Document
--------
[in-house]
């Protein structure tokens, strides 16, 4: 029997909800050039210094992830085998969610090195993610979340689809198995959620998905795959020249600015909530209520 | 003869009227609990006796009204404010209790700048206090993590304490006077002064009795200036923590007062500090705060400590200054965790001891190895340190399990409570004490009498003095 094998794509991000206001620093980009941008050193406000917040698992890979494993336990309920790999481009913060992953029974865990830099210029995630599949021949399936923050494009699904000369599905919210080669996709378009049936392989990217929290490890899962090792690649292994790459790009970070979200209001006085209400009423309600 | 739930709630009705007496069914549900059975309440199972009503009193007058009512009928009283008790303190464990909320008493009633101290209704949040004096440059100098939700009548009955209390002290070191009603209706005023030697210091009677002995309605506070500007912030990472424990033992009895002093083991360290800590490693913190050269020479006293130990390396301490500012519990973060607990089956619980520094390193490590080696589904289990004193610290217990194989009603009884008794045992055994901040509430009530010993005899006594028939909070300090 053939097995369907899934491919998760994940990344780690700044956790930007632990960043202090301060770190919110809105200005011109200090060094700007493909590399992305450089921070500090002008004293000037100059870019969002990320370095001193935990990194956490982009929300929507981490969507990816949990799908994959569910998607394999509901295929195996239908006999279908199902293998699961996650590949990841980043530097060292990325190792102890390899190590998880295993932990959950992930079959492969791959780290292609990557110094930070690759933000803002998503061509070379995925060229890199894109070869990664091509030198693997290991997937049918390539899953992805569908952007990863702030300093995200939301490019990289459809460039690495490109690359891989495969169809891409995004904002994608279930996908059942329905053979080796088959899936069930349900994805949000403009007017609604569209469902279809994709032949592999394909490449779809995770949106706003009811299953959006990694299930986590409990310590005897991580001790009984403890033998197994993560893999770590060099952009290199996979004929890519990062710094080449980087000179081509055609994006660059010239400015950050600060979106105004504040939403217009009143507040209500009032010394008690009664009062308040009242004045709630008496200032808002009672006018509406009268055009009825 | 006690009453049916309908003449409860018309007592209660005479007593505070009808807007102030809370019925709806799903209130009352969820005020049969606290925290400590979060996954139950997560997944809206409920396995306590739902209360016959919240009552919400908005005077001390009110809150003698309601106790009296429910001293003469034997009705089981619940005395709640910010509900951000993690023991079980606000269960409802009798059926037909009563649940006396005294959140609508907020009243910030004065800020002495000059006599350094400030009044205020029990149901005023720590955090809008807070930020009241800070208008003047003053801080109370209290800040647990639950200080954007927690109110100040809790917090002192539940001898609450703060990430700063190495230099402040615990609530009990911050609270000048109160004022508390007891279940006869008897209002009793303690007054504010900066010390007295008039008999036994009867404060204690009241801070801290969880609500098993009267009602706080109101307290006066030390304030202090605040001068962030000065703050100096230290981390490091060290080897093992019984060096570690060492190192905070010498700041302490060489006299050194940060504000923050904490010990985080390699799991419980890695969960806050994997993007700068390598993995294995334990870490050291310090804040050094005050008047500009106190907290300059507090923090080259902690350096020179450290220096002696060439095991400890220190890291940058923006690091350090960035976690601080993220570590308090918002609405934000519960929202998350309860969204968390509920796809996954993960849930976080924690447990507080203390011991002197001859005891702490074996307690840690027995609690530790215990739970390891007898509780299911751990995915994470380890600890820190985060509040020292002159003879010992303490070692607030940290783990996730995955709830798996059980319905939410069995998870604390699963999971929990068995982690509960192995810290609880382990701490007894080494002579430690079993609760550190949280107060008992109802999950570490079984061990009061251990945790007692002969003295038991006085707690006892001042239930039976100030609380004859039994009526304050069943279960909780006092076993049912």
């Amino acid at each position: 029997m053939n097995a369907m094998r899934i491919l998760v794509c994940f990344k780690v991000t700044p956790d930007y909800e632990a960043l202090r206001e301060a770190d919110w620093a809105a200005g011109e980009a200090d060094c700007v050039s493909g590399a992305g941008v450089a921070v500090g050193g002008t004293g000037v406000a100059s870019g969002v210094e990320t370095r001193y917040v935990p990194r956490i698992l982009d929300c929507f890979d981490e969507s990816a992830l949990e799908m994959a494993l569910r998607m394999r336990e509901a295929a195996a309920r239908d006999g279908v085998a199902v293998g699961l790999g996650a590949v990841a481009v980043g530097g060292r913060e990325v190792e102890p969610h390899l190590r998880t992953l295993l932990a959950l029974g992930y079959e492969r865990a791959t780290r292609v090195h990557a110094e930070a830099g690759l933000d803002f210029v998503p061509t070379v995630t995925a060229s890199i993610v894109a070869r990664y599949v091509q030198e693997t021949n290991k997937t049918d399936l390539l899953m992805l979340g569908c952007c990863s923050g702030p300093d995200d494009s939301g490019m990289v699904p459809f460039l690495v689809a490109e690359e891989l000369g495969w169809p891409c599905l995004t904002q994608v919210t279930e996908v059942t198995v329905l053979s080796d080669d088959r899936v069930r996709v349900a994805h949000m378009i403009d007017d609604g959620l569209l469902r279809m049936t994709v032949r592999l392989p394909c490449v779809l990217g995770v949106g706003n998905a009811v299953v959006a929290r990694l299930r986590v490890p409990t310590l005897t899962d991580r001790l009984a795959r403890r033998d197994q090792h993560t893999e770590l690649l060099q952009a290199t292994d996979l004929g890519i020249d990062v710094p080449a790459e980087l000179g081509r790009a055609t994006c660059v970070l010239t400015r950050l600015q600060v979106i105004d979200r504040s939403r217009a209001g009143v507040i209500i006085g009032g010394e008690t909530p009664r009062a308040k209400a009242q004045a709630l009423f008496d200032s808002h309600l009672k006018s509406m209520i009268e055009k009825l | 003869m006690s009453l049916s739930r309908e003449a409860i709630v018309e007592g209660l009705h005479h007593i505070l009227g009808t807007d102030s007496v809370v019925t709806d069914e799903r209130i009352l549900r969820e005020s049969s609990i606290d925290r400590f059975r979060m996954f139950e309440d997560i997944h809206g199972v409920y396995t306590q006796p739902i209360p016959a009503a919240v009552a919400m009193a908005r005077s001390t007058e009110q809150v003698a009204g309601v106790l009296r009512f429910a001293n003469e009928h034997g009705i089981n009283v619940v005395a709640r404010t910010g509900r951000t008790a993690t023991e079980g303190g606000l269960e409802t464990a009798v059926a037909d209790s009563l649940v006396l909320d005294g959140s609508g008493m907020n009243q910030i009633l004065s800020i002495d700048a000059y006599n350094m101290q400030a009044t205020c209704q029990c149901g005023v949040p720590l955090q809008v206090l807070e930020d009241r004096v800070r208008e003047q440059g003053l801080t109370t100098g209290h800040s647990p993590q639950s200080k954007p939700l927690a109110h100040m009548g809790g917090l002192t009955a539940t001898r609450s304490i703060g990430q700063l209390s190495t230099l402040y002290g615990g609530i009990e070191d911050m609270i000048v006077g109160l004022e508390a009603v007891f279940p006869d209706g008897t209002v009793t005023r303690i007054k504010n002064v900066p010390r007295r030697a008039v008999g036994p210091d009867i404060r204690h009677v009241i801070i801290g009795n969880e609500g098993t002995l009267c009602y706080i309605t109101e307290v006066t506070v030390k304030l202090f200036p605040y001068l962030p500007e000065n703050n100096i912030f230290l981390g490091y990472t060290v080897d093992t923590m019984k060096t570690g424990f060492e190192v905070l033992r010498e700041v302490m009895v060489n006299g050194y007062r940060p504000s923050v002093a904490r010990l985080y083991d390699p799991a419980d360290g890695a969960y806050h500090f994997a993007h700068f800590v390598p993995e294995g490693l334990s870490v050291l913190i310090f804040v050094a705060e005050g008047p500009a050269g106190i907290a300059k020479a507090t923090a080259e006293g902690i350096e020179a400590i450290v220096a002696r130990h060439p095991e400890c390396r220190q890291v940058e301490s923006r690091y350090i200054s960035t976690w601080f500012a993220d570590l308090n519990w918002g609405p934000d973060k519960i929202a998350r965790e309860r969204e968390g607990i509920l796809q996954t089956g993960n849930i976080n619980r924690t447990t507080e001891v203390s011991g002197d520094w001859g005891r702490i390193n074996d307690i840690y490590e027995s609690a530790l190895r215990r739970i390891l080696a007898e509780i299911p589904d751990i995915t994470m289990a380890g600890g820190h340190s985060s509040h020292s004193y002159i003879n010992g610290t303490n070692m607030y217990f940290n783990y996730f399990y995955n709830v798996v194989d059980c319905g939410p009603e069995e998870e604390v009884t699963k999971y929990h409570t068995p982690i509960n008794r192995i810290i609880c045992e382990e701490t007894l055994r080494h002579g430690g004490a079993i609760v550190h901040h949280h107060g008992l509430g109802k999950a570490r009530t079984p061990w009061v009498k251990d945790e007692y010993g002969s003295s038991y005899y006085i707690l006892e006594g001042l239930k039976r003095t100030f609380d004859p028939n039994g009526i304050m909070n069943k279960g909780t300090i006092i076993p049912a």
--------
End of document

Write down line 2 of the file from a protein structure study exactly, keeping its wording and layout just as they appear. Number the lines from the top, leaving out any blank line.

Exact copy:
């Protein structure tokens, strides 16, 4: 029997909800050039210094992830085998969610090195993610979340689809198995959620998905795959020249600015909530209520 | 003869009227609990006796009204404010209790700048206090993590304490006077002064009795200036923590007062500090705060400590200054965790001891190895340190399990409570004490009498003095 094998794509991000206001620093980009941008050193406000917040698992890979494993336990309920790999481009913060992953029974865990830099210029995630599949021949399936923050494009699904000369599905919210080669996709378009049936392989990217929290490890899962090792690649292994790459790009970070979200209001006085209400009423309600 | 739930709630009705007496069914549900059975309440199972009503009193007058009512009928009283008790303190464990909320008493009633101290209704949040004096440059100098939700009548009955209390002290070191009603209706005023030697210091009677002995309605506070500007912030990472424990033992009895002093083991360290800590490693913190050269020479006293130990390396301490500012519990973060607990089956619980520094390193490590080696589904289990004193610290217990194989009603009884008794045992055994901040509430009530010993005899006594028939909070300090 053939097995369907899934491919998760994940990344780690700044956790930007632990960043202090301060770190919110809105200005011109200090060094700007493909590399992305450089921070500090002008004293000037100059870019969002990320370095001193935990990194956490982009929300929507981490969507990816949990799908994959569910998607394999509901295929195996239908006999279908199902293998699961996650590949990841980043530097060292990325190792102890390899190590998880295993932990959950992930079959492969791959780290292609990557110094930070690759933000803002998503061509070379995925060229890199894109070869990664091509030198693997290991997937049918390539899953992805569908952007990863702030300093995200939301490019990289459809460039690495490109690359891989495969169809891409995004904002994608279930996908059942329905053979080796088959899936069930349900994805949000403009007017609604569209469902279809994709032949592999394909490449779809995770949106706003009811299953959006990694299930986590409990310590005897991580001790009984403890033998197994993560893999770590060099952009290199996979004929890519990062710094080449980087000179081509055609994006660059010239400015950050600060979106105004504040939403217009009143507040209500009032010394008690009664009062308040009242004045709630008496200032808002009672006018509406009268055009009825 | 006690009453049916309908003449409860018309007592209660005479007593505070009808807007102030809370019925709806799903209130009352969820005020049969606290925290400590979060996954139950997560997944809206409920396995306590739902209360016959919240009552919400908005005077001390009110809150003698309601106790009296429910001293003469034997009705089981619940005395709640910010509900951000993690023991079980606000269960409802009798059926037909009563649940006396005294959140609508907020009243910030004065800020002495000059006599350094400030009044205020029990149901005023720590955090809008807070930020009241800070208008003047003053801080109370209290800040647990639950200080954007927690109110100040809790917090002192539940001898609450703060990430700063190495230099402040615990609530009990911050609270000048109160004022508390007891279940006869008897209002009793303690007054504010900066010390007295008039008999036994009867404060204690009241801070801290969880609500098993009267009602706080109101307290006066030390304030202090605040001068962030000065703050100096230290981390490091060290080897093992019984060096570690060492190192905070010498700041302490060489006299050194940060504000923050904490010990985080390699799991419980890695969960806050994997993007700068390598993995294995334990870490050291310090804040050094005050008047500009106190907290300059507090923090080259902690350096020179450290220096002696060439095991400890220190890291940058923006690091350090960035976690601080993220570590308090918002609405934000519960929202998350309860969204968390509920796809996954993960849930976080924690447990507080203390011991002197001859005891702490074996307690840690027995609690530790215990739970390891007898509780299911751990995915994470380890600890820190985060509040020292002159003879010992303490070692607030940290783990996730995955709830798996059980319905939410069995998870604390699963999971929990068995982690509960192995810290609880382990701490007894080494002579430690079993609760550190949280107060008992109802999950570490079984061990009061251990945790007692002969003295038991006085707690006892001042239930039976100030609380004859039994009526304050069943279960909780006092076993049912």